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Indybay Feature
Should "Slavery in California" be considered in CA Reparations Bill AB 3121
by Michael Harris
Thursday May 14th, 2020 3:04 PM
Slavery in California, a hidden secret by design, may be included in the consideration for AB 3121, the trade in human cargo is known to have source documents that predate the year 1450 Spain, Portugal, Danish governments and countless other vessels are raiding the vast African coastal villages for the express purpose of trade in human cargo for economic exploitation.
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Our 2020 California Legislature is considering substantive findings and declarations that explores reparative justice for the institution of slavery.

As current versions read, the text is woefully inadequate to give adequate direction to formulate remedy by a Task Force without a scope of consideration that does not include self examination of the historical role of California, the fifth largest economy on earth, played in cause and proposed remedy for “state sponsored” systemic institutional racism, as uniquely expressed as the original sin of the United States of America.

The Trans-Atlantic trade in human cargo is known to have source documents that predate the year 1450 Spain, Portugal, Danish governments and countless other vessels are raiding the vast African coastal villages for the express purpose of trade in human cargo for economic exploitation.

Slavery in California was first documented in 1535 with reinforced Spanish Military exploration in Baja California, utilizing 300+ enslaved Pan Africans, supported by the Spanish Monarchy.

In 1770, under Spanish authority, Monterey, California was established as the capitol of Alta California and reportedly chattel slavery of Pan Africans mixed with local indigenous Tribal Nation became the foundation of Spanish authority in California.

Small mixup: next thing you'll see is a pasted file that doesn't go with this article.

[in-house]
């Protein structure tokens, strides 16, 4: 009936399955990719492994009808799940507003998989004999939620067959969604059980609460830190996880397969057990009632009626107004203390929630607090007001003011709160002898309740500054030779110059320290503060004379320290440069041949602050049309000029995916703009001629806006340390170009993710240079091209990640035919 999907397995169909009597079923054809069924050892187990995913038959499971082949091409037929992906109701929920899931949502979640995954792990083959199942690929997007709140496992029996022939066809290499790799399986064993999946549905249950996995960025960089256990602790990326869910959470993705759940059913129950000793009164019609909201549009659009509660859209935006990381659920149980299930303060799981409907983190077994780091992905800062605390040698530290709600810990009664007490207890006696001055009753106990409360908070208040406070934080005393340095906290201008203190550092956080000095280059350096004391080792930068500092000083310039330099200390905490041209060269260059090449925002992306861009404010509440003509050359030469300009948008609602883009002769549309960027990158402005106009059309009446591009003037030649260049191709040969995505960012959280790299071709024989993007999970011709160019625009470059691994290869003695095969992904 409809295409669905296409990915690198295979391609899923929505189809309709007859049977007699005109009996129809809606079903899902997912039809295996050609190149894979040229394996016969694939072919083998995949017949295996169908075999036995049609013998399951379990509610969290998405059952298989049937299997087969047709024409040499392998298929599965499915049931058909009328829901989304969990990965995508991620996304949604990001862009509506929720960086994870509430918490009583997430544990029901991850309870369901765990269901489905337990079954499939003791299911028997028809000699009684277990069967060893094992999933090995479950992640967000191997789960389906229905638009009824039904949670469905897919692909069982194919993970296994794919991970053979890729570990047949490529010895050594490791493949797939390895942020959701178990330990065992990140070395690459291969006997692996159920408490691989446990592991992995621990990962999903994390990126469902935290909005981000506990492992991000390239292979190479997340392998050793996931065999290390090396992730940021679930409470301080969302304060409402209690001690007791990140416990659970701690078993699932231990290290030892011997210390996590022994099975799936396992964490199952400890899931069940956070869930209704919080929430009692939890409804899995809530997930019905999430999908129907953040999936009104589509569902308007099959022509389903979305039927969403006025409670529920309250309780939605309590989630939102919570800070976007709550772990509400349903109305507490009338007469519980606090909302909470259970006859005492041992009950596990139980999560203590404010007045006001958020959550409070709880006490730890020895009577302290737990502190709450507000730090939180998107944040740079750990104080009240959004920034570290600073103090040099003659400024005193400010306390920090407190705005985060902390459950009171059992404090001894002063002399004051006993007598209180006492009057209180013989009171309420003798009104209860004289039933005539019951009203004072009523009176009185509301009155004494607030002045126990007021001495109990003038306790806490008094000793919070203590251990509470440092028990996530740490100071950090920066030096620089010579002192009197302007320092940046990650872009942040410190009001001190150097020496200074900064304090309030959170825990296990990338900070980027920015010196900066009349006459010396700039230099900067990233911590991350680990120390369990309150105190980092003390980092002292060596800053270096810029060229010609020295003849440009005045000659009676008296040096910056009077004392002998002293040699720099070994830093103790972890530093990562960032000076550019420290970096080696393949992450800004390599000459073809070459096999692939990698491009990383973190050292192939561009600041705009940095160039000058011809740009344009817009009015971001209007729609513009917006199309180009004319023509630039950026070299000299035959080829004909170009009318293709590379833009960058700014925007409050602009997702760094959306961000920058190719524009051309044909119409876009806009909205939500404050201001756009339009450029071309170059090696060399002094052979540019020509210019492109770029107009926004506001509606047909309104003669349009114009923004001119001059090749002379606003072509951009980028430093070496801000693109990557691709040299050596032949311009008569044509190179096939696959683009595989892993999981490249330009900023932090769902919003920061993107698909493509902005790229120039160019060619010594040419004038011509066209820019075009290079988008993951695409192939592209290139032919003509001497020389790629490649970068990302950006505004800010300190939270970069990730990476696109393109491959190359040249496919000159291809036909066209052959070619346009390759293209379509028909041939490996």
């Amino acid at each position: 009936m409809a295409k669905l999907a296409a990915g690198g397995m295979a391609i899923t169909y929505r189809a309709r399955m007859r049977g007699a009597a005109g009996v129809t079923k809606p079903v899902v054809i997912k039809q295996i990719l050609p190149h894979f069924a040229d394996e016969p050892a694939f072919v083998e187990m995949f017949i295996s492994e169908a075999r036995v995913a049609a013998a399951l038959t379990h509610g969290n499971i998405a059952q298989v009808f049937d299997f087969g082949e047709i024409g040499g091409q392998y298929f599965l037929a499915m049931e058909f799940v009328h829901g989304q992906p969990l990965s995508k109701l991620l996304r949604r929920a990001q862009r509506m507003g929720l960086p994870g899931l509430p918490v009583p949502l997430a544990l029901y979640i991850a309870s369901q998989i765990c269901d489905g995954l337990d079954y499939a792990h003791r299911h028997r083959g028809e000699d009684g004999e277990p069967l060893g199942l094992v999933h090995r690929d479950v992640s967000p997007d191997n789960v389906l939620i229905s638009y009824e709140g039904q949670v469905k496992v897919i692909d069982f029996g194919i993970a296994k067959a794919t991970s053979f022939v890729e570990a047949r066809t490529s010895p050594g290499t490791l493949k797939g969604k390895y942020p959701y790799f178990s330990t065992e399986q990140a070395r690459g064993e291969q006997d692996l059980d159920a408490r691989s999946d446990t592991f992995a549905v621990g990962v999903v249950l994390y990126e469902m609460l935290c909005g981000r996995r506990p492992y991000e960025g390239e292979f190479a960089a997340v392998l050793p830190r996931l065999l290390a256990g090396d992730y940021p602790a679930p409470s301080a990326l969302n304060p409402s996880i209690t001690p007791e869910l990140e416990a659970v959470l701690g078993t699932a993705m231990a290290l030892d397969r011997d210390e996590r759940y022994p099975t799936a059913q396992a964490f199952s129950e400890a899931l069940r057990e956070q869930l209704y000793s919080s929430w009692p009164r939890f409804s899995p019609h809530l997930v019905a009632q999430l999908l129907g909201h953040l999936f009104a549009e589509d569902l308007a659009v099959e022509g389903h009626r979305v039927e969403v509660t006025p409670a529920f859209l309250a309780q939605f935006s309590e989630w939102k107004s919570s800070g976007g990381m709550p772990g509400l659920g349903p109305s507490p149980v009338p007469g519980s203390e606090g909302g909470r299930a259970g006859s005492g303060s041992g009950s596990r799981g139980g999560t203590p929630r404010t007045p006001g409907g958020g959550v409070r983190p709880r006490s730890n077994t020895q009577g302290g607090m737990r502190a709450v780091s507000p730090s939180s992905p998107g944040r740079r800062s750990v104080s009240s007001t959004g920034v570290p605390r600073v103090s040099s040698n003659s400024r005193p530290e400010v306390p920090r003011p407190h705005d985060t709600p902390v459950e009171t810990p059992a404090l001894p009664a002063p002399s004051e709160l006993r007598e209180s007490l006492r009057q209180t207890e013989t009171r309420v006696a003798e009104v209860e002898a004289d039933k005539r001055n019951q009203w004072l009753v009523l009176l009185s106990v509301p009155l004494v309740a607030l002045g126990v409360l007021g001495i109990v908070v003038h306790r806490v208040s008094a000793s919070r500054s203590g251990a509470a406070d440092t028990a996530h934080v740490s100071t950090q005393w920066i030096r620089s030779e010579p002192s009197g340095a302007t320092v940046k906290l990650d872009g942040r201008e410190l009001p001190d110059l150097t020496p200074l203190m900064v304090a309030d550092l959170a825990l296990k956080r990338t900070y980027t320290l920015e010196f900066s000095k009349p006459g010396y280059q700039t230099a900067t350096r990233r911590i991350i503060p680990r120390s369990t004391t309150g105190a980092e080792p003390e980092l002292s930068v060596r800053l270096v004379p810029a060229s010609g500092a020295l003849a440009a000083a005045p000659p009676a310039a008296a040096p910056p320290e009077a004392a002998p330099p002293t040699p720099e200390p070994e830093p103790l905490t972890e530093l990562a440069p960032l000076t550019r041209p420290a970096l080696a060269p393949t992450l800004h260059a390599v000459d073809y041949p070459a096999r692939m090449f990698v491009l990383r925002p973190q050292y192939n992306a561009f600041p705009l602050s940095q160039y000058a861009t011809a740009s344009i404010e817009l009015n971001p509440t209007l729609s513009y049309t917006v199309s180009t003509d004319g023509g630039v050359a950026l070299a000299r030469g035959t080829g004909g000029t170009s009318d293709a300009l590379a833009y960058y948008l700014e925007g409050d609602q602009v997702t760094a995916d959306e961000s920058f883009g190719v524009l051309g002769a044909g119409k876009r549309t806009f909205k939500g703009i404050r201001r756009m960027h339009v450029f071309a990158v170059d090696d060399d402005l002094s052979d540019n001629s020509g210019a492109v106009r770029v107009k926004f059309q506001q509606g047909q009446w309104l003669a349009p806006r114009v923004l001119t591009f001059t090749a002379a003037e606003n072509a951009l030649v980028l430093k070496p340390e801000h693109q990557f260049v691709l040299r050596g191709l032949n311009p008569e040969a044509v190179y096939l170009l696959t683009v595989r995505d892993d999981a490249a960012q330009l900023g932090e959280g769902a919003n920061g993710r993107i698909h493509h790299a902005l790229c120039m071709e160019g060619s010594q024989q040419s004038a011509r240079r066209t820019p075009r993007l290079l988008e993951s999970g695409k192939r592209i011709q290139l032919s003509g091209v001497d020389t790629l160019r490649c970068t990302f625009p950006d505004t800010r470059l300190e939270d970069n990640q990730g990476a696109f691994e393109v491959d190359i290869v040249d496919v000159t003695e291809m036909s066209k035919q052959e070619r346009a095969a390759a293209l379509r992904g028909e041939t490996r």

Slavery throughout the vast region of Alta California remains an open secret and the impacts of Pan Africans of Mexican, French, Canadian, Russian, Hawaiian and Indigenous ancestry; all considered Negro in 1849 California, long before people of Pan African ancestry were considered human beings by the United States Government.

British, French, Spanish, Portuguese, Danish were the leading colonizing forces establishing the institution of slavery throughout the Western Hemisphere at the dawn of the US Declaration of Independence in 1776.

The first known casualty in the quest for independence from British authority was a Pan African man shot to death at point blank range during the Boston Massacre, formerly enslaved he knew the price of freedom, and paid dearly.

The “bounty” and “booty” of chattel slavery flourished throughout the United States with a delicate political balance of 15 “Free” and 15 “Slave” states. The Monroe Doctrine, Manifest Destiny, US Mexican War and the California Gold Rush forever changed the landscape from sea to shining sea and beyond.

Slavery in Mexican controlled California was legally forbidden by the Afro Latino President of Mexico, Vicente Guerrero. US Military exploration and annexation brought the Southern US Army Officers with enslaved servants beginning in the early 1840's. During the 1849 California Constitutional Convention and inaugural California State Legislature the wicked, demonic values and beliefs of the day are clearly seen in the California Statues and Codes enacted by the State of California.

Inaugural Governor Peter Burnett, proposed to export every person of Pan African ancestry in the initial inaugural address to the 1849 California State Legislature in San Jose, California.

America's "Peculiar Institution" of slavery was constitutionally and statutorily sanctioned at during the creation of the United States and lasted until ratification and military enforcement of the 13th Amendment after the costly and bloody close of the US Civil War in 1865.

The State of California was one of the last states to ratify the 13th Amendment to the US Constitution and the ongoing challenges to equity and inclusion for people of Pan African ancestry remains best quantified and qualified in official US Census data over time.

AB 3121 has the opportunity to showcase California’s reputation as a forward thinking. If the authentic historical legacy of Slavery in California as best outlined by Delilah Beasley is “hidden information” then a perfunctory bill that in fact may set back the US Reparations Movement should be reconsidered and/or delayed until after the COVID-19 executive order expires to allow greater participation.
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